There’s a club, of course, called the Aerochute Association of Australia which operates out of Victoria, although members are from all over the country and even New Zealand and the USA. They’re hoping to get the biggest massed flight of at least 38 Aerochutists airborne sometime soon, which might even make Werribee’s nonchalant bovine population give a second glance upwards.

On this particular Sunday morning there’s just the four Aerochutes, two taking some pretty excited civilians on joy flights, the others just there for the flying. It’s all very pleasant and you can’t help feeling this was how flying used to be: no airports, queues or aggravation, just a bunch of guys and gals in a paddock tinkering with machines then taking them for a spurt. It’s something anyone with half a hankering to get airborne could get used to.

 

Please check out the link below for the original article and more photos!

http://www.eclipsemagazine.com.au/autumn-2013/aerochute

Come Fly With Me

By Mark Smith

 

TEN kilometres to the west of Werribee lies a small airfield that’s home to an unusual aircraft. While a Jetstar Airbus flies overhead, inbound to Avalon, a small engine roars as a strange-looking cart with two people on board moves forward, attached to a large parachute that fills with air. Inside, pilot Steve Conte is introducing potential student Darryl Deller to the joys of flying an Aerochute.

A short run along the bumpy runway and the cart, which looks ungainly on the ground, lifts off and heads skywards, suddenly gaining a smooth grace like a soaring bird.

Conte has been operating from the strip for 15 years, teaching people to fly the Aerochute aircraft his company builds in Coburg. “We get a lot of people who just want to have a try flying in something that’s different. It’s an unusual, but very safe, way to get into the air,’’ Conte says. ‘‘It’s a lot of fun and very easy to fly. You can’t stall them or spin them, and if you have an engine failure you just parachute slowly down to the ground.”

At the end of his half-hour flight, Deller agrees. “It’s fantastic. You get up there and have the wind in your face. You look down and realise there’s nothing between you and the ground except the seat you’re sitting on.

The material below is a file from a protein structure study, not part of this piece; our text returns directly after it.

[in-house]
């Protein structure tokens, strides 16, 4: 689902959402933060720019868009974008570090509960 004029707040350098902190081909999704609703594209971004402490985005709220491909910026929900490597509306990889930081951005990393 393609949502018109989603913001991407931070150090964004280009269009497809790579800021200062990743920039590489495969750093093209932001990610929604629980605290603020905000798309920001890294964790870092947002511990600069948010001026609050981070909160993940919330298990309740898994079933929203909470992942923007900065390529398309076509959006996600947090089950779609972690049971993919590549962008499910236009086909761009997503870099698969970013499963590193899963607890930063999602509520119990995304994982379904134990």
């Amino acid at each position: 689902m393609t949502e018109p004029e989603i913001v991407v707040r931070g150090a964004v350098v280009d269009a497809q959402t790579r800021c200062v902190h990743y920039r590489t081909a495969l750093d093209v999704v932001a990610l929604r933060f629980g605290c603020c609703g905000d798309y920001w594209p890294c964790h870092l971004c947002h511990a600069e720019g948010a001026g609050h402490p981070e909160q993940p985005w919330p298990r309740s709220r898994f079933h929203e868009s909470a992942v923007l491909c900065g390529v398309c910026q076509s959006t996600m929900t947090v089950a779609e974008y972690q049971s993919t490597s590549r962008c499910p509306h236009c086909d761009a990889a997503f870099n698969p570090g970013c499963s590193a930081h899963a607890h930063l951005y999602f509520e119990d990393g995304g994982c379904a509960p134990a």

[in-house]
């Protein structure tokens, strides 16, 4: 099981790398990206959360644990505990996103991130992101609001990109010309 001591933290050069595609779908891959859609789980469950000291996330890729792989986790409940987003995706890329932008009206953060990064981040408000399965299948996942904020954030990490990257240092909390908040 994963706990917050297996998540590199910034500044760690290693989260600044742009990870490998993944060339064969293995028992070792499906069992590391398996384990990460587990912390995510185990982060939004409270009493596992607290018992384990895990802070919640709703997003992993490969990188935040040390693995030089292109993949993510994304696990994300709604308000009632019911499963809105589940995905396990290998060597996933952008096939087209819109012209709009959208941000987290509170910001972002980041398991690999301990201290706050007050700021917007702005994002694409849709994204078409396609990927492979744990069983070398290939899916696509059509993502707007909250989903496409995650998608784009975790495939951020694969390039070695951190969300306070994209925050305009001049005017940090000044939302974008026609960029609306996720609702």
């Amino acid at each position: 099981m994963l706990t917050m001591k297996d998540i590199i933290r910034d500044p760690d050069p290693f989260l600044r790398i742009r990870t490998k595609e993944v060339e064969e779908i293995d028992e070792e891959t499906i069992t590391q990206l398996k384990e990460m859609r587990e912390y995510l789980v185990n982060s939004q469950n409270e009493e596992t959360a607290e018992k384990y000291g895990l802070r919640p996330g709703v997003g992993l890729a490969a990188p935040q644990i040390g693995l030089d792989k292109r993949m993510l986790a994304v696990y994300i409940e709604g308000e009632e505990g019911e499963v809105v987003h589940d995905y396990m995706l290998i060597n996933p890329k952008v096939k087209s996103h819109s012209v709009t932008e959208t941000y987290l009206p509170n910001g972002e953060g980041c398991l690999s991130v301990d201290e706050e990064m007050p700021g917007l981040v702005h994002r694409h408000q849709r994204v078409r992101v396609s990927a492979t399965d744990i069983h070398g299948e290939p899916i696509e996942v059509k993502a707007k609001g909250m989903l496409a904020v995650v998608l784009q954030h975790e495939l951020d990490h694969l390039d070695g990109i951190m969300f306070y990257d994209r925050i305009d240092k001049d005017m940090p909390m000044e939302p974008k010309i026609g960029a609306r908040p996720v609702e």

“It’s certainly very adventurous. I’ve never done anything like this before. Steve’s a great pilot. He let me take the controls, which I didn’t expect.”

Another potential student, Jodie Wood, of Bonbeach, was equally impressed with her Aerochute experience. “It was like being on a flying motorbike just above the ground. My favorite part was watching the kangaroos as we flew above them.

“It’s definitely a thrill, but a very comfortable thrill. The seat is like sitting in your lounge chair.”

Please click the link below for more detail.

http://www.mooneevalleyweekly.com.au/story/1311563/come-fly-with-me/?cs=1230

Weird and Wonderful Flying Machine

By Stuart Kennedy

It was dawn. It was cold. And Stephen Conte had to be kidding. I was in the middle of inspecting a hangar full of beautiful (and very airworthy) looking sailplanes when the sound of a loud two-stroke engine shattered the early morning tranquility. Outside the hangar sat a tricycle with the lanky frame of Aerochute manufacturer Stephen Conte hunkered down in its bench seat.

Gliders may not have motor but at least they have wings. Conte’s craft didn’t appear to have a prayer of flying let alone any visible means of aerial support. All the trike had - lying in the dirt behind - was a huge, multi-colored rag attached by a tangle of cords.

But then came a miracle. Conte cranked the two-stroke motor hanging off the back of the trike to full noise and the giant rag was transformed. First, the pusher prop blew it off the dirt. Then the trike rushed forward and a parachute swung up and blossomed above. One blink later and Conte was airborne, screeching into the distance like a lawnmower gone wrong. The whole process can’t have taken more than 15 seconds; it was like watching a parachute landing in reverse.

A few circuits for the camera and Conte lands. My turn to fly. On goes a mandatory open face motorcycle helmet along with a thick pair of gloves in deference to the early morning freeze. I strap in next to Conte - accommodation for two is tight on the thin bench seat.

Clear prop, zip start and we are off into the take off roll. Conte looks back and up to make sure we have a flyable wing, decides we don’t, chops the power and we roll to a halt. It’s my first aborted take off in any flying machine and I start to wonder whether the Aerochute is as safe as the promotional blurb makes out.

The Aerochute design idea came from a Ministry of Defence specification calling for a durable, easily rigged and transportable machine that was simple enough to fly for the dumbest grunt with the worst hangover. It also had to be hard to crash.